December 2012 Archives

Will 2013 be the year when "putting people first" gets priority over "digital by default"?

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Four years ago I described how HMG prices the time of those working in the private and voluntary sectors at £zero when making the "business case" for forcing them go on-line services for tasks where putting a form and a cheque in the post took less time and effort. 

Over the Christmas break I learned that the situation may be getting worse - for reasons which do no credit to the technophiliacs responsible. Earlier this year I welcomed the announcement that systems would not be imposed on the public after 2014 without being tried out on by ministers. That deadline needs to be brought forward in view of the harm being done by mandating the use of on-line public sector systems which are not only "as user friendly as a cornered rat but may also increase the overall cost of delivery.   

What are the predictions for HMG ICT in 2013 - beginning with the good news from BDUK and DWP.

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The rush of material released just before Christmas contains some snippets of good news. And good news is all too often ignored (including, I must confess) by me.

1) It looks as though the PSN and BDUK agendas are at last coming together

There is still much to be done, including to make it more attractive to invest in joined up, secure and resilient UK communications and energy infrastructures that are fit for the 21st century, but the progress over the last three months has been impressive.

2) It looks as though the Universal Credit may be about to be put back on the tracks The recent blood-letting at DWP may indicate that those at the top really have come to appreciate this is the largest and most complex change programme the UK public sector has ever undertaken: more so than the late unlamented ID cards programme or the "not yet put out of its misery" Health Service NPfIT

I say "may" because the consequences appear not to have yet been appreciated outside DWP. The evaluation framework indicates that DWP and HMRC may indeed be about to follow the spirit, and not just the letter, of good programme management practice. The first major test will be whether the DWP pilot with 1,500 claimants in each of four locations is followed by a proper evaluation of the lessons learned before the roll out is committed. It is good to see that wording in December is significantly less bullish than that earlier in the year.  However success does not only depend on DWP taking the extension from easy to more complex claimants step by step and on HMRC being similarly cautious about the successful extension of RTI from well run, IT literate businesses, to the SMEs who (according to recent research) are more likely to employ the geographically mobile part-timers who already give the greatest problems with regard to tax credits. Success also depends on closer co-operation with other government departments than could be delivered for ID cards.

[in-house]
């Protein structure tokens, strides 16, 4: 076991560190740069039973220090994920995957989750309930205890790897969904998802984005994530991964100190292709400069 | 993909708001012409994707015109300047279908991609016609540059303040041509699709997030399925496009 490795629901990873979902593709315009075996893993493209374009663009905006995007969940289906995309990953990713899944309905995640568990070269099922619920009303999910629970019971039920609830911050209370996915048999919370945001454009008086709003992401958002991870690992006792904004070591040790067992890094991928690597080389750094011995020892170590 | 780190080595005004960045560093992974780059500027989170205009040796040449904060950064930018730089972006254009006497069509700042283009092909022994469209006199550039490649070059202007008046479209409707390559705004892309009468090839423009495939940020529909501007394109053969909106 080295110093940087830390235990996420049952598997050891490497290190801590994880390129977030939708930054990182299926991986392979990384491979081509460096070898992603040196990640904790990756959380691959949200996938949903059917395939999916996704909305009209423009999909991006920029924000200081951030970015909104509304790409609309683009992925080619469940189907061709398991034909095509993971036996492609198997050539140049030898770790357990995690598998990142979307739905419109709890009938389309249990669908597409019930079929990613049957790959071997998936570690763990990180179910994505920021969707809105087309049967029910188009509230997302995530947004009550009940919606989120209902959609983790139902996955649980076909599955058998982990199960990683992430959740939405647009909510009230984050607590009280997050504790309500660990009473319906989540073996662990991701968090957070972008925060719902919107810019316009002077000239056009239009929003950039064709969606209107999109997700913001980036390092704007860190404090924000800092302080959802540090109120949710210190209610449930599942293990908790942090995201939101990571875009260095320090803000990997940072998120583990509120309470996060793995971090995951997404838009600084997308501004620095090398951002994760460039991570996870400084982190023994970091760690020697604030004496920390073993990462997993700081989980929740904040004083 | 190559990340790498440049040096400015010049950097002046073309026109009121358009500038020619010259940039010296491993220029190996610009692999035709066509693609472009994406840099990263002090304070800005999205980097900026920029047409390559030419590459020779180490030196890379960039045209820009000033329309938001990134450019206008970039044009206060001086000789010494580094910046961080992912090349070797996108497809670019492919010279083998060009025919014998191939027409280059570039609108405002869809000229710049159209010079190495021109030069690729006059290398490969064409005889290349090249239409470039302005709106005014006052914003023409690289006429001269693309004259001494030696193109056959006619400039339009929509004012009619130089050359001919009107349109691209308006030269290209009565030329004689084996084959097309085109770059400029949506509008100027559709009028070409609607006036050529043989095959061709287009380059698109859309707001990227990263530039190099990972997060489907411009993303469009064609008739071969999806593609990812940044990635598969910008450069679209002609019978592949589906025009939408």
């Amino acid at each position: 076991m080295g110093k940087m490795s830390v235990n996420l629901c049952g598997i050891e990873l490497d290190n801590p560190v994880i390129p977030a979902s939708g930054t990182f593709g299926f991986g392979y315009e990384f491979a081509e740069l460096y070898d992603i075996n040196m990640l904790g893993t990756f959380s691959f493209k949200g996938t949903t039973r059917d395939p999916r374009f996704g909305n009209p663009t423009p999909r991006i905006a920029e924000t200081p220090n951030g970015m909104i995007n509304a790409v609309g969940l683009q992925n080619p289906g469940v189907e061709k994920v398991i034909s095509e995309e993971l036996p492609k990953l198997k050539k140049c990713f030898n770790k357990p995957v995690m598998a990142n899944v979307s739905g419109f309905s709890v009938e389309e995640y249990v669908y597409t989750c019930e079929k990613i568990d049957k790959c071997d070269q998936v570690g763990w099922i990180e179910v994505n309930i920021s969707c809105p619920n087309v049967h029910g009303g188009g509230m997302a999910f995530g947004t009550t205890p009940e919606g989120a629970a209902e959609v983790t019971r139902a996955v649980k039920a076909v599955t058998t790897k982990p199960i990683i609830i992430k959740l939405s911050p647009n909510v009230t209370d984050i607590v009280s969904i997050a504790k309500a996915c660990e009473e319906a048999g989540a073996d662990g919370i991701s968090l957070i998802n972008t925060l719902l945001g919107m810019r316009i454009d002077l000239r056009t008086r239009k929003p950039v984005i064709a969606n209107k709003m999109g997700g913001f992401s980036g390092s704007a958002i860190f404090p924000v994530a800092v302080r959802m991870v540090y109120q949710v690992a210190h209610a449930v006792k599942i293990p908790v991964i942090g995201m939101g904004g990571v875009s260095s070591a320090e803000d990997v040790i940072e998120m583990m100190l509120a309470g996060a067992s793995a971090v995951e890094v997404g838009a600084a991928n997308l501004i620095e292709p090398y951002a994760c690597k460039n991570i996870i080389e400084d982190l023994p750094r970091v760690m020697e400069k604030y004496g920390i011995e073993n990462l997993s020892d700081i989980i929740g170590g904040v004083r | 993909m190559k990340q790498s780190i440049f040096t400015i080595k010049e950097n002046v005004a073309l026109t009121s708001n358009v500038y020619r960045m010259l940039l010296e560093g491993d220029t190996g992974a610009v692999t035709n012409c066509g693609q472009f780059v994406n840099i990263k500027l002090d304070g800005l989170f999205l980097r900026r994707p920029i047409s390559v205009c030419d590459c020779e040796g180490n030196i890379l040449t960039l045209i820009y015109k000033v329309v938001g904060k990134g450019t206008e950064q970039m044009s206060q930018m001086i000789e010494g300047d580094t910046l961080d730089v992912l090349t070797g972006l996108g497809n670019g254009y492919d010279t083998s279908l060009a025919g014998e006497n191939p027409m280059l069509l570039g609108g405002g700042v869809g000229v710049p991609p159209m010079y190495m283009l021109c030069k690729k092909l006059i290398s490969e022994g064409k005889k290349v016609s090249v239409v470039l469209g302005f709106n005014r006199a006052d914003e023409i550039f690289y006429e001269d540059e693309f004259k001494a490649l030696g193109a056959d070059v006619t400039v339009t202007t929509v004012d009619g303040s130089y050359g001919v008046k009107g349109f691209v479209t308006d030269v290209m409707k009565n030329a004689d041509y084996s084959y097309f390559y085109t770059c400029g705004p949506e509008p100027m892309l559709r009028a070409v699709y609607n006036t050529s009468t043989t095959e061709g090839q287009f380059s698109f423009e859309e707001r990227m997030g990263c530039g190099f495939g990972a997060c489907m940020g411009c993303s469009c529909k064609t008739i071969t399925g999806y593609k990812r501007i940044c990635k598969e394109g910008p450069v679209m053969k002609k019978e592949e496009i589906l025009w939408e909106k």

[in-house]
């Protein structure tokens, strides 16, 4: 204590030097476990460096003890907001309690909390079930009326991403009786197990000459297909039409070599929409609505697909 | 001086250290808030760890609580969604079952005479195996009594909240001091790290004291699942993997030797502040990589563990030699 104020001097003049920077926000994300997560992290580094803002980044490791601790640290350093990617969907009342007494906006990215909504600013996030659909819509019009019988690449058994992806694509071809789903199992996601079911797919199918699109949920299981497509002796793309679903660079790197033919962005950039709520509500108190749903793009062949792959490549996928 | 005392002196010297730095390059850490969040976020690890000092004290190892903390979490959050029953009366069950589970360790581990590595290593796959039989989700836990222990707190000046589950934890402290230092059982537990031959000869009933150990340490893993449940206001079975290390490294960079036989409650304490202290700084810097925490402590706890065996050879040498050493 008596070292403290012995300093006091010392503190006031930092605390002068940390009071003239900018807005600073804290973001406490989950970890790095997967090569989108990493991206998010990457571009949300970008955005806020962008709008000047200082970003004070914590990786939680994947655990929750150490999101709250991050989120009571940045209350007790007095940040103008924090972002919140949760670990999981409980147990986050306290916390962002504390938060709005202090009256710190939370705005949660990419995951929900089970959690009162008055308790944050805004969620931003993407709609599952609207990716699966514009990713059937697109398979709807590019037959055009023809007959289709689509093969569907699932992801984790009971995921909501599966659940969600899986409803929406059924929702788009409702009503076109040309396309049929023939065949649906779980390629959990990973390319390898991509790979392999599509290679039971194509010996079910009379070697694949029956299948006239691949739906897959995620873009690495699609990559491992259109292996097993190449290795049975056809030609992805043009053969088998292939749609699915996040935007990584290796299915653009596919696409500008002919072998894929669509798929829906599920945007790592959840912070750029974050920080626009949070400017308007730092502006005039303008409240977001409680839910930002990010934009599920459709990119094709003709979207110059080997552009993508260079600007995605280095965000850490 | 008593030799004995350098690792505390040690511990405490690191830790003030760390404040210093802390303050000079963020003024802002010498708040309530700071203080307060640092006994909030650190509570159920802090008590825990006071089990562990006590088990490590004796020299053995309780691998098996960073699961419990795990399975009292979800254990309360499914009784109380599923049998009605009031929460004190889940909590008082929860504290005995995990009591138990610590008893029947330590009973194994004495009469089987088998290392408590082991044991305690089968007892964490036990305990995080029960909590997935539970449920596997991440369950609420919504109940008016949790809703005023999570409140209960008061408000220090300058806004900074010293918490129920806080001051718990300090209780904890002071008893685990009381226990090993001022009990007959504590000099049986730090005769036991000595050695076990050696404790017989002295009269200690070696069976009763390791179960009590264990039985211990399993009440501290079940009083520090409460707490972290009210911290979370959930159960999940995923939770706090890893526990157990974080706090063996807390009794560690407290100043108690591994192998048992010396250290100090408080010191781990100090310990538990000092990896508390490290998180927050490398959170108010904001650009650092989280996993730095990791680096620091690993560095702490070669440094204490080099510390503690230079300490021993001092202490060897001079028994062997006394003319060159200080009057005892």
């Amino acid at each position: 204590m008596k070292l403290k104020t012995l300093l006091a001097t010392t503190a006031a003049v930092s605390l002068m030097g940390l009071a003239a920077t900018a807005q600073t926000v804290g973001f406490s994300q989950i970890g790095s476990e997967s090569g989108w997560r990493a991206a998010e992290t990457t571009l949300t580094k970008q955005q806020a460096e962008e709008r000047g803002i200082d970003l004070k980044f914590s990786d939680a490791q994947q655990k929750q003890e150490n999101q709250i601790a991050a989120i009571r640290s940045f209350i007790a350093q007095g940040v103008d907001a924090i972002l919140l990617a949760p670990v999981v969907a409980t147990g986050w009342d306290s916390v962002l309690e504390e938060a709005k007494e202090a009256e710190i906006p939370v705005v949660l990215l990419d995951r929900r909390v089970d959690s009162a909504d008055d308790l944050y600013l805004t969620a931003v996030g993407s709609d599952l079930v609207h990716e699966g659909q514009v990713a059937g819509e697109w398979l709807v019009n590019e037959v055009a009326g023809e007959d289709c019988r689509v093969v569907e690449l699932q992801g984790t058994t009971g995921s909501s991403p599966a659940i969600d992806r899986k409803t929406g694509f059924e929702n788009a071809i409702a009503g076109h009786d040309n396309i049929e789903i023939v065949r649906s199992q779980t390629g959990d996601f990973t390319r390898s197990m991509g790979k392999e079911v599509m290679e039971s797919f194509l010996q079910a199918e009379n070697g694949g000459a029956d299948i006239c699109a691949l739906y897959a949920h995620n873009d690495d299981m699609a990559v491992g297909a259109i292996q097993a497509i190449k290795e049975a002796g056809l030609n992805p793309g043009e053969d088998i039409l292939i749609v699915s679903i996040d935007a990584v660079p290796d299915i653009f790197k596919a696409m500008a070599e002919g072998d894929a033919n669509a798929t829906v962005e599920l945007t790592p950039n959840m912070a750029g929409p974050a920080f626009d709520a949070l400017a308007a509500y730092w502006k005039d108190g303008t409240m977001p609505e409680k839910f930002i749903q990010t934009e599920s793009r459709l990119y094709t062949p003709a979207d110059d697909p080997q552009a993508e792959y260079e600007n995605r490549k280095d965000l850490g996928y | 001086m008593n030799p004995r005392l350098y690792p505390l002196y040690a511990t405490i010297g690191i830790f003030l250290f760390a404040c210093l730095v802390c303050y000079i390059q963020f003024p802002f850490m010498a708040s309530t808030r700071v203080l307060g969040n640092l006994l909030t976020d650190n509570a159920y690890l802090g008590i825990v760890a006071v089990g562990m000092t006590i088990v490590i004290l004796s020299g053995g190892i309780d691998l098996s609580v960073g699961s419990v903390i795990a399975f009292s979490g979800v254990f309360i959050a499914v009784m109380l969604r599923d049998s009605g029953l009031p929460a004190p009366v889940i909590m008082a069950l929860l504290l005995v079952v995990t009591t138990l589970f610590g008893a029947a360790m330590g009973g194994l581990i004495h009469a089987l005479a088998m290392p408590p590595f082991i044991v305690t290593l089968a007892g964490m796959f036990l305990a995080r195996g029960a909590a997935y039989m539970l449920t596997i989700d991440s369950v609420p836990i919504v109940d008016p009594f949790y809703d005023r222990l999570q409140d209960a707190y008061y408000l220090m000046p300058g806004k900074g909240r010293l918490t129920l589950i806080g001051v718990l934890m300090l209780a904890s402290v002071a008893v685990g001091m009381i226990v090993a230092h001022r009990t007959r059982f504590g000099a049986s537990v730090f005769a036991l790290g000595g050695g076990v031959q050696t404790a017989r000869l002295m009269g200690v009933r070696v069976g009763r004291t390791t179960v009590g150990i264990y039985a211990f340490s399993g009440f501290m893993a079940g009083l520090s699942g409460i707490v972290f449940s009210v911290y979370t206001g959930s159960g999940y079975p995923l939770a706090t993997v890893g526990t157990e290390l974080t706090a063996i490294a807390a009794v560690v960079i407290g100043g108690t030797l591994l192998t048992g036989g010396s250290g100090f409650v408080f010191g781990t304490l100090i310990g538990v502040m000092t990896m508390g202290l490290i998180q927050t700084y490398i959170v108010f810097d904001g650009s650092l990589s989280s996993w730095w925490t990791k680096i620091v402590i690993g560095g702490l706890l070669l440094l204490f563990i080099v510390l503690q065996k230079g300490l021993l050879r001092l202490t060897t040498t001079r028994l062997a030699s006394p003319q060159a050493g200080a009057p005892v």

The original computerisation of PAYE (simple by comparison) was seen as so important that the Programme Manager reported not to the Permanent Secretary but to a Cabinet Committee chaired by the Chancellor. That meant that issues requiring inter-departmental co-operation could be rapidly flagged and sorted at the level necessary - rather than delegated to those without the authority to spend time,  effort  and money for the benefit of another department.

What are the issues  that will have to be sorted at the political level, sooner or later, for the DWP and HMRC to secure the support from other departments that is necessary for them to achieve their shared objectives?

One is the tangled web of Identity, Security and Fraud where lead responsibility appears to lie with Cabinet Office, FCO (the ultimate paymasters for CESG), Home Office, MoJ or even BIS, depending on who you ask and how you phrase the question. Meanwhile the £sums at risk are mind boggling as officials and suppliers are expected to "agree" solutions that are well above their pay grades.

Another concerns the routines for co-operation between DWP and Local Government and the many public, private and voluntary welfare agencies as responsibilities change and care is, hopefully, integrated around those in most need - using the coming together of the BDUK and PSN agendas that I welcomed above..

A third concerns the routines for information exchange and operational co-operation between DWP and MoJ, NHS and UKBA - as those in apparent need move in and out of prison, hospital or even the UK. These do not have to sorted in a hurry. Indeed they are much better sorted incrementally over time. But they will not be sorted and the consequent benefits (from improved care, welfare and placement into employment to reduced fraud) will not be reaped unless those responsible have to report progress to those who have the authority to resolve cross-boundary problems and not "just" to their own Permanent Secretary, with Cabinet Office trying to "co-ordinate".  I look forward to hearing good news on this front in the New Year - if only that the problems have been recognised and given to some-one with the political and/or prfoessional clout to be credible.



 

"I bought it myself after the Internet delivery failed to arrive"

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I heard this twice today: both complaints concerned ingredients for the Christmas meal where people had to go out on Christmas Eve to get traditional ingredients ordered ten days or or more in advance which had failed to arrive. Whatever the cause of the non-delivery or delays beyond the "deadline" - who really trusts the Internet for that which is critical as opposed to "nice to have but not essential". And what are the implications of the growing gulf between "the enthusiasts" and "ordinary human beings".